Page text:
What does it mean to a kid to be labeled attention-deficit disordered (ADD)? Or to have "hyperactive" added to the label (ADHD)? What can teachers do to boost the success of students with attention and behavioral difficulties? Are we relying too much on medication for these kids and not enough on new perspectives on learning, child development, the child's socioeconomic and cultural background, biological and psychological research, and the learner's emotional and social needs?
Armstrong urges educators and parents to look for the positive characteristics in learners who may carry the ADD/ADHD label. Are they bursting with energy? Are they intensely creative? Do they enjoy hands-on learning? Are they natural leaders? Are they unusually introspective and reflective? We need to look beyond a "deficit" approach and embrace a more holistic view of learners that includes teaching to their multiple intelligences, learning styles, and other brain-friendly approaches. For example, here are some classroom activities for kids who "can't sit still":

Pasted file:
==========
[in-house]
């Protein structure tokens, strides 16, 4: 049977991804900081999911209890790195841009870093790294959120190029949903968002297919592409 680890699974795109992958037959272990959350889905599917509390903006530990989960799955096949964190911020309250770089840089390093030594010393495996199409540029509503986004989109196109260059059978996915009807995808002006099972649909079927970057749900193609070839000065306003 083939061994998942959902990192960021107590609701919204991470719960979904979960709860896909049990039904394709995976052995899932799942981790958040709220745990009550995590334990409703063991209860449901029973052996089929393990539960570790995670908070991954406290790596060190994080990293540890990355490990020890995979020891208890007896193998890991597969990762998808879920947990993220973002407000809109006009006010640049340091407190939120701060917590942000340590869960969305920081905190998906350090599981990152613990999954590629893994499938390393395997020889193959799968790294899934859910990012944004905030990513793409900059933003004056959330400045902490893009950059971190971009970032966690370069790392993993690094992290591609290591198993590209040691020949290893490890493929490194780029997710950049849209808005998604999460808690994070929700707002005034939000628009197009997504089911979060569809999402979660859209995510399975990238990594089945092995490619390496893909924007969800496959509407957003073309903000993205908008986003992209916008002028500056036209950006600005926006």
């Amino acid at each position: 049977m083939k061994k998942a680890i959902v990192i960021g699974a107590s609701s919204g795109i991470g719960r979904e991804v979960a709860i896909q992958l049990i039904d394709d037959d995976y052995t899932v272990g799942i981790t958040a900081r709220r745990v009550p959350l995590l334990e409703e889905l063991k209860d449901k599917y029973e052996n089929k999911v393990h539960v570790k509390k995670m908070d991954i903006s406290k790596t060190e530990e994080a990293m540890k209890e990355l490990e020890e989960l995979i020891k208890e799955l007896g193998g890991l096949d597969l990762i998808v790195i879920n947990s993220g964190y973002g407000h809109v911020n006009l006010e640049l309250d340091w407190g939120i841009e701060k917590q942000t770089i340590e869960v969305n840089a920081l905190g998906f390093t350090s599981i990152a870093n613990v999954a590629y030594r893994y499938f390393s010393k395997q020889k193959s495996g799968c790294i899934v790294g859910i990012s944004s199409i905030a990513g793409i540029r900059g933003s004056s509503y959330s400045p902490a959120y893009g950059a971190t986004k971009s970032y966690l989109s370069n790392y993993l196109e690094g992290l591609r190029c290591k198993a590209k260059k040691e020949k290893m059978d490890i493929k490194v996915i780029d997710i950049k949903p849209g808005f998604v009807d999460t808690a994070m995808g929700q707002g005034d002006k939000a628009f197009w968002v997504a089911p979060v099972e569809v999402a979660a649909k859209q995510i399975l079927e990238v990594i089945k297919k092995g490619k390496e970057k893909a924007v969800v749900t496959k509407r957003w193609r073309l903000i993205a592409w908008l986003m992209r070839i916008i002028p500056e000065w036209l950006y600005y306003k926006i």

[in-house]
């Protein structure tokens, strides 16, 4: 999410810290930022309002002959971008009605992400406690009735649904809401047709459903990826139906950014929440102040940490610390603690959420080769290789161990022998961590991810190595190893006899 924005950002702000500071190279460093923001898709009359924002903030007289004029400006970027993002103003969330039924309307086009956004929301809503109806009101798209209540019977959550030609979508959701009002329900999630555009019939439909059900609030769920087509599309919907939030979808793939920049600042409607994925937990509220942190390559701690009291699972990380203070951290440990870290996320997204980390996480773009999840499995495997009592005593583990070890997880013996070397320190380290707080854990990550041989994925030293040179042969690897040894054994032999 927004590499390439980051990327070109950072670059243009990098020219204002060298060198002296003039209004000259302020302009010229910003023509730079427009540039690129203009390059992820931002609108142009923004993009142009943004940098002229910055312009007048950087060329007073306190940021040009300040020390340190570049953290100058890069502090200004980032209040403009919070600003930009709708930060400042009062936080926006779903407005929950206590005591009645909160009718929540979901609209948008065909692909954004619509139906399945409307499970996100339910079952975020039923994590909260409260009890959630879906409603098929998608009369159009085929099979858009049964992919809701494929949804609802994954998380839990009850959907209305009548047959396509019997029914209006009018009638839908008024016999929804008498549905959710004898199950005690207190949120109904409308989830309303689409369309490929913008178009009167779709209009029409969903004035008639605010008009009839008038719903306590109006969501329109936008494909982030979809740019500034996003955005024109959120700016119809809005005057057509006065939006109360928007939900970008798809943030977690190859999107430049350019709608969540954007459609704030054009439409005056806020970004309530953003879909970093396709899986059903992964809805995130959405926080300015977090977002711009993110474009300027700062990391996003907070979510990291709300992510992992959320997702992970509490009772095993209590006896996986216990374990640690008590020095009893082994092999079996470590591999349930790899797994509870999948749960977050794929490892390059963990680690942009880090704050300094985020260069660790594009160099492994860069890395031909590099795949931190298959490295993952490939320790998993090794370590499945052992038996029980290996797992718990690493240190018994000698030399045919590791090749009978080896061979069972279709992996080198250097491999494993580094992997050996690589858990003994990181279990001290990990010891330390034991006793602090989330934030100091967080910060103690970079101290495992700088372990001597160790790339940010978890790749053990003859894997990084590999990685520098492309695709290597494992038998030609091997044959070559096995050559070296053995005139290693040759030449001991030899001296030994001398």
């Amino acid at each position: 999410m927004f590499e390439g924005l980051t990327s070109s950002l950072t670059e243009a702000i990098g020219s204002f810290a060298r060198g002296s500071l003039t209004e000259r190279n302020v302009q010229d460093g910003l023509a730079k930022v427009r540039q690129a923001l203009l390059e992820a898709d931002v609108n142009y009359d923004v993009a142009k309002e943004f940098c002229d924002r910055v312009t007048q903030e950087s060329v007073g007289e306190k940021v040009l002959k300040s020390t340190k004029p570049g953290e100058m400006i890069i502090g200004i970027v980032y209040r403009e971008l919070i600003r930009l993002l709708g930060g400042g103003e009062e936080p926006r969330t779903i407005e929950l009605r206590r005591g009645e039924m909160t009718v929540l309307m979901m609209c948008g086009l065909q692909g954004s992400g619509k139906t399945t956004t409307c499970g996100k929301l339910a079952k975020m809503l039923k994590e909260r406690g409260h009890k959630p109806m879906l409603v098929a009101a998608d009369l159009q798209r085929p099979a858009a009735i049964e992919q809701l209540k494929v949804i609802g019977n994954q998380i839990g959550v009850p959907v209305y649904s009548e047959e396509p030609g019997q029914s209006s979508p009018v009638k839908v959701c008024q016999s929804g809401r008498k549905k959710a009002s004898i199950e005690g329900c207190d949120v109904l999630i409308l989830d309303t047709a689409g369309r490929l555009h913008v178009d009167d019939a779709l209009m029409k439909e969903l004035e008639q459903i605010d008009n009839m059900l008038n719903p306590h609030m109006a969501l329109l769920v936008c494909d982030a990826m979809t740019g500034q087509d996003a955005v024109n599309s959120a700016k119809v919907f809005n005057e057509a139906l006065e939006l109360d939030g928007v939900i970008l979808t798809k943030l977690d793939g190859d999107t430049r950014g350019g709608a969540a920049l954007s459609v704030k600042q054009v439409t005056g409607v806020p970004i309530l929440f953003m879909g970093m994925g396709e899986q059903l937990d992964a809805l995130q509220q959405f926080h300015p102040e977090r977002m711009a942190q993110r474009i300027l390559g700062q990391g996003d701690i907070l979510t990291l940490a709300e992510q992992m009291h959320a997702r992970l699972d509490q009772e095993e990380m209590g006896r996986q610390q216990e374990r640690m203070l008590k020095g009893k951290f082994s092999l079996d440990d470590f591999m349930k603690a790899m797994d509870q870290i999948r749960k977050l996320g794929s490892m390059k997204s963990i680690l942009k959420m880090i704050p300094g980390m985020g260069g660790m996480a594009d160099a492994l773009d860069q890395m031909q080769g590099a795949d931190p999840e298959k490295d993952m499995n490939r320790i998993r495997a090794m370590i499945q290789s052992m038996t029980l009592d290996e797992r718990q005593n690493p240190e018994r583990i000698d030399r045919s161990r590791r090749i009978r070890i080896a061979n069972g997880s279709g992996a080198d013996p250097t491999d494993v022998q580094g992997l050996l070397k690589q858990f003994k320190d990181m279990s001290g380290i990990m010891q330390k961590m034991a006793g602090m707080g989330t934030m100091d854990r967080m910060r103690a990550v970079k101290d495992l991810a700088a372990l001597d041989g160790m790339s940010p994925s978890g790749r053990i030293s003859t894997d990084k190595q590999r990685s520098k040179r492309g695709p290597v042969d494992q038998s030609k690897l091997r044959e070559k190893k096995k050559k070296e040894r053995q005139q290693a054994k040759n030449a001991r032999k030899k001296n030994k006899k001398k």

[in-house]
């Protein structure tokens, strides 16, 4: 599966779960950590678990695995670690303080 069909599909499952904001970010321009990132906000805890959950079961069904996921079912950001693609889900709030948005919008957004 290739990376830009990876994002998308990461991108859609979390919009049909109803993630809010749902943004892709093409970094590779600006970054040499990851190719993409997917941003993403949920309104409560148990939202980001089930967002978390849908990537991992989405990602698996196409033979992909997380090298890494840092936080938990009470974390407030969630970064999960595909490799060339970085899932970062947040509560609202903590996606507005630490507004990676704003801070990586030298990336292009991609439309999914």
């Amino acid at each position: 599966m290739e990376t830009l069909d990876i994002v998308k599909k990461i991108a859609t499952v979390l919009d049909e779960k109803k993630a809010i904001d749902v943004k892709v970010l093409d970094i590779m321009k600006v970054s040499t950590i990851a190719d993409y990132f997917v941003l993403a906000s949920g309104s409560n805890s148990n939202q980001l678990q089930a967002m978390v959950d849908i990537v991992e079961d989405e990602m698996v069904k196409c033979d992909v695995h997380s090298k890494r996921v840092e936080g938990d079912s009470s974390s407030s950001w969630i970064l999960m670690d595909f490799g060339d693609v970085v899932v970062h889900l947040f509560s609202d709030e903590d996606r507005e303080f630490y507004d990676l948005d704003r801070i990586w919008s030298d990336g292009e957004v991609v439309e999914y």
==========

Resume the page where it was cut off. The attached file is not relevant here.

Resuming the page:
- Learning spelling words by having kids jump up out of their seats on the vowels and sit down on the consonants.
- Mastering the multiplication tables by forming a conga line, moving around the classroom counting from 1 to 30 out loud, and on every multiple of 3 shaking their hips and legs.
- Showing patterns of molecular bonding in chemistry class through a "swing your atom" square dance.
Thomas Armstrong, an educator and psychologist from Sonoma County, California, has more than 26 years of teaching experience, from the primary through the doctoral level. He is the author of two other ASCD books, "Multiple Intelligences in the Classroom" and "Awakening Genius in the Classroom."